HELENA – As Republicans voted Wednesday to kill bills expanding Medicaid coverage for low-income Montanans, they also advanced what they said is a GOP health coverage plan – but not before stripping out most of its content.
Rep. Cary Smith, R-Billings, told members of the House Human Services Committee that substantive details of House Bill 623 would be filled in later, probably in the Senate.
“We need to pass this bill and get it over to the Senate,” he said, adding that Republicans still have broad disagreements on what should be in the bill.
The committee voted 10-6 on a party-line vote to send HB623 to the House floor, with Democrats opposed.
HB623, in its original form, would hand out $4 million in grants the next two years to low-income households, so they could become eligible for federal subsidies to help them buy health insurance from private companies.
It also would have created a 12-person “citizens council” appointed by Republican leaders of the Legislature to examine health care reforms, cost containment, reforms of Medicaid and other health care items over the next two years.
But, at the request of Smith, the committee’s Republican majority removed those contents and left only a requirement that any Montanan attending an out-of-state medical school and who get tuition help from a state program must practice medicine in Montana for four years after graduating.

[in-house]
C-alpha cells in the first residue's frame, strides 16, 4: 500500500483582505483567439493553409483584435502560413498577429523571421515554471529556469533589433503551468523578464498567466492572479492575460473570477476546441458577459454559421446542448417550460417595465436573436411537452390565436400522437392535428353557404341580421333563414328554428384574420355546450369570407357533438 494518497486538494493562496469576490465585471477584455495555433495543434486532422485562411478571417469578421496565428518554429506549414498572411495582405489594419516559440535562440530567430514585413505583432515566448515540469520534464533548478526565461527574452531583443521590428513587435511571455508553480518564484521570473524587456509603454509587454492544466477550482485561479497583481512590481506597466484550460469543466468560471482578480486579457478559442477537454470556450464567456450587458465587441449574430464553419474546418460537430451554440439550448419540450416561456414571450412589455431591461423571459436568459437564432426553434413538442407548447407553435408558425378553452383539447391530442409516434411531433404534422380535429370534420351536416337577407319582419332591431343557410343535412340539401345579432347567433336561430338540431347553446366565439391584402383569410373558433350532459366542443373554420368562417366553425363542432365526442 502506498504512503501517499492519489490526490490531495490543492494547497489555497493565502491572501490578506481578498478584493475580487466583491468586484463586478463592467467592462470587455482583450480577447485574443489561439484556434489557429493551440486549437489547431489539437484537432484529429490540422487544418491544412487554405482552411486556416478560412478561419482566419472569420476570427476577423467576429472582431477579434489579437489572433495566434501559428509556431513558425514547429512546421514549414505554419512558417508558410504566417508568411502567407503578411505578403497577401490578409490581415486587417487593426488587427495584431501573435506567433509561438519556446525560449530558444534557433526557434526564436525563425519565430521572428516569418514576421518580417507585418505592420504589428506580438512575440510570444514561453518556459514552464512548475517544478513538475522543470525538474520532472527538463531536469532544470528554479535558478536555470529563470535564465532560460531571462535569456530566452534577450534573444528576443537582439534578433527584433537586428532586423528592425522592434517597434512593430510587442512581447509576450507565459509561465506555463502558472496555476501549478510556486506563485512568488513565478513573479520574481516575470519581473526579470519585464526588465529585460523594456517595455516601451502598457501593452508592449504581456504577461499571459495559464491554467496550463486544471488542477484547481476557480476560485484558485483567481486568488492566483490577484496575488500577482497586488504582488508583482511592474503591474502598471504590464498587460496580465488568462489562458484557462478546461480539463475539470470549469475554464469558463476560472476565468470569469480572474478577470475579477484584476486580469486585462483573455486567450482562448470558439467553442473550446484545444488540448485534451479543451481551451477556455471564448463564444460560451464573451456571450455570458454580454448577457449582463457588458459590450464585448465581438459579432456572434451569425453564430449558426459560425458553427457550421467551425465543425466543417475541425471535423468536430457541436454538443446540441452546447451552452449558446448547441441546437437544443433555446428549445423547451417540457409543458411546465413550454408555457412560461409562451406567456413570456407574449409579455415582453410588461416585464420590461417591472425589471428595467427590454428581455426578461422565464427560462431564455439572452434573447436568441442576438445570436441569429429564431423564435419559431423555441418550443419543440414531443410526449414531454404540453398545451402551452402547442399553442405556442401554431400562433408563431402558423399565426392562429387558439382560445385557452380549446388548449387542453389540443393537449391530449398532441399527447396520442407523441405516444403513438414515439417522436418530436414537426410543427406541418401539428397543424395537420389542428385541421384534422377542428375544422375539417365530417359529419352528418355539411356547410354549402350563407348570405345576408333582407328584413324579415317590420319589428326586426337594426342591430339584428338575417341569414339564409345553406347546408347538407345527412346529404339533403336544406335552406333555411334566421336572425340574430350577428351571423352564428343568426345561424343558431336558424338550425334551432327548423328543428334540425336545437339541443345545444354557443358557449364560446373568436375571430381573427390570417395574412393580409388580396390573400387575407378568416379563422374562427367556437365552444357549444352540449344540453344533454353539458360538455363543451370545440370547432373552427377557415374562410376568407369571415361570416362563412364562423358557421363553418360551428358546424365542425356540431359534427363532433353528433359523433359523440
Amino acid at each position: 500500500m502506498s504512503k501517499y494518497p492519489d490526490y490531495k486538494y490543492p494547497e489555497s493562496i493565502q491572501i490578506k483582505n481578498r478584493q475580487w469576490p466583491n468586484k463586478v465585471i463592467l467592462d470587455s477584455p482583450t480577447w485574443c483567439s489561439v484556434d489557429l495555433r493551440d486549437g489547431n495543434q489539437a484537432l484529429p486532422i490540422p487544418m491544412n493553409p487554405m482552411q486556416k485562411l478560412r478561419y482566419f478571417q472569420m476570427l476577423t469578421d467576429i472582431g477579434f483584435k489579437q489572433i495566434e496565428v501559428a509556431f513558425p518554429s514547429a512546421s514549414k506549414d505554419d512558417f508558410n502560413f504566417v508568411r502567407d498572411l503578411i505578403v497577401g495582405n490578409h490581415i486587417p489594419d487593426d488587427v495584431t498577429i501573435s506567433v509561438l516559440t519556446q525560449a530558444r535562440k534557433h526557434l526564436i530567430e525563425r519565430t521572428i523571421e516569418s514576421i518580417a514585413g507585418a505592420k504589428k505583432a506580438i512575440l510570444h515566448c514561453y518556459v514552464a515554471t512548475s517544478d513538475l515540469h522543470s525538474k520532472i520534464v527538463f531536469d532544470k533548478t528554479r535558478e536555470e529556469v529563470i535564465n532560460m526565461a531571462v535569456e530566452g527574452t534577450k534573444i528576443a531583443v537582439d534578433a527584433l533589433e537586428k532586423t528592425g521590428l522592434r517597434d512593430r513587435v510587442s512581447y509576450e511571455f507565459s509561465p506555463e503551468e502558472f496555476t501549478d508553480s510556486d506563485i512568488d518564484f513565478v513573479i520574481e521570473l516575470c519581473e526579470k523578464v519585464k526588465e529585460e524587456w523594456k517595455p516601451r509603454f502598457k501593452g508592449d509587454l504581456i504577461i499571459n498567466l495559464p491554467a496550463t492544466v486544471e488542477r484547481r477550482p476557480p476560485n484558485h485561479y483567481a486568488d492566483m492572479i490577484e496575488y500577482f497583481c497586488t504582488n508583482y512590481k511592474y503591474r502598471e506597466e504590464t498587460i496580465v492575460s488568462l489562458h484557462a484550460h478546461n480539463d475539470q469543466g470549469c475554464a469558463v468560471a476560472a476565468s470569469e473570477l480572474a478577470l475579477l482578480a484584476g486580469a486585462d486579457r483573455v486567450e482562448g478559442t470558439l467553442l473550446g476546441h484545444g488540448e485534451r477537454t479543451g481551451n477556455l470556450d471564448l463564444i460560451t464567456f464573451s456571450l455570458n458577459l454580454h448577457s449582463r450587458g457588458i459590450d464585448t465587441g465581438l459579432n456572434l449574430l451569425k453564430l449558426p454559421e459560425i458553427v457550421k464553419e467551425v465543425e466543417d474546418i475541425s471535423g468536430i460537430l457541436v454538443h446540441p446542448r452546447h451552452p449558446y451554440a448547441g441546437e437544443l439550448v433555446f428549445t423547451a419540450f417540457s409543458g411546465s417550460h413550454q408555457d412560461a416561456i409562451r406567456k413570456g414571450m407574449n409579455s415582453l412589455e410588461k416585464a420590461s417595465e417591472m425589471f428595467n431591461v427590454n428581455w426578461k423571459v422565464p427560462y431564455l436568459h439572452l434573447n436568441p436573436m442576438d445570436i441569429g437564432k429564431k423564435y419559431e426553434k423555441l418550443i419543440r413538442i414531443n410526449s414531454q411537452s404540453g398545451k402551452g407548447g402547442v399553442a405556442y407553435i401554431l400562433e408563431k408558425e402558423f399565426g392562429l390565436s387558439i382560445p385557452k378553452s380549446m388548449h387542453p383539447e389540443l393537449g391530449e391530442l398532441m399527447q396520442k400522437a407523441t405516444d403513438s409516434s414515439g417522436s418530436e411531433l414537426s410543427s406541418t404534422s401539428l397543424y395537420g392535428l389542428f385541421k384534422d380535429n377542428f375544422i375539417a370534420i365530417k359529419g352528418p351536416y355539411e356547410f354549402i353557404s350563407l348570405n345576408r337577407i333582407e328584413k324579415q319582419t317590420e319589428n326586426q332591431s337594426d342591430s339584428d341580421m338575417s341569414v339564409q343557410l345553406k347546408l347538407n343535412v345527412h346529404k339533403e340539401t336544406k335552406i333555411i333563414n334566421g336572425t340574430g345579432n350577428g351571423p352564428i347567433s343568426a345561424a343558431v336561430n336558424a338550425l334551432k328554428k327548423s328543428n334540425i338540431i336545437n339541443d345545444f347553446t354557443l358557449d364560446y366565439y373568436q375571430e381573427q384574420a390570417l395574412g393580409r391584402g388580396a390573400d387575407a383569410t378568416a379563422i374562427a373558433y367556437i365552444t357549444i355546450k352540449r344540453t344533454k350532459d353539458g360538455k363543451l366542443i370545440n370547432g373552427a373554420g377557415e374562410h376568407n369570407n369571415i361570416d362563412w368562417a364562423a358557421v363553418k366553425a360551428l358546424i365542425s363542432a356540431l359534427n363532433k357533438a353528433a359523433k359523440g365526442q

Democrats on the panel voted against the change, saying the bill appears to be an alternative to Gov. Steve Bullock’s proposal to expand Medicaid and cover an additional 70,000 uninsured Montanans, but that they didn’t know what it would include.
“I’m not sure what’s going on here today, but I’m sure that I will be voting ‘no,’ ” said Rep. Ellie Hill, D-Missoula.
Rep. Liz Bangerter, R-Helena, the sponsor of HB623, described its original version as a “roadmap to a healthier Montana,” helping more low-income Montanans buy private insurance and helping the state interact with the rollout of the federal health care reform law.
She also said it has nothing to do with expanding Medicaid in Montana, and would use state money to fund the grants that could help several thousand people.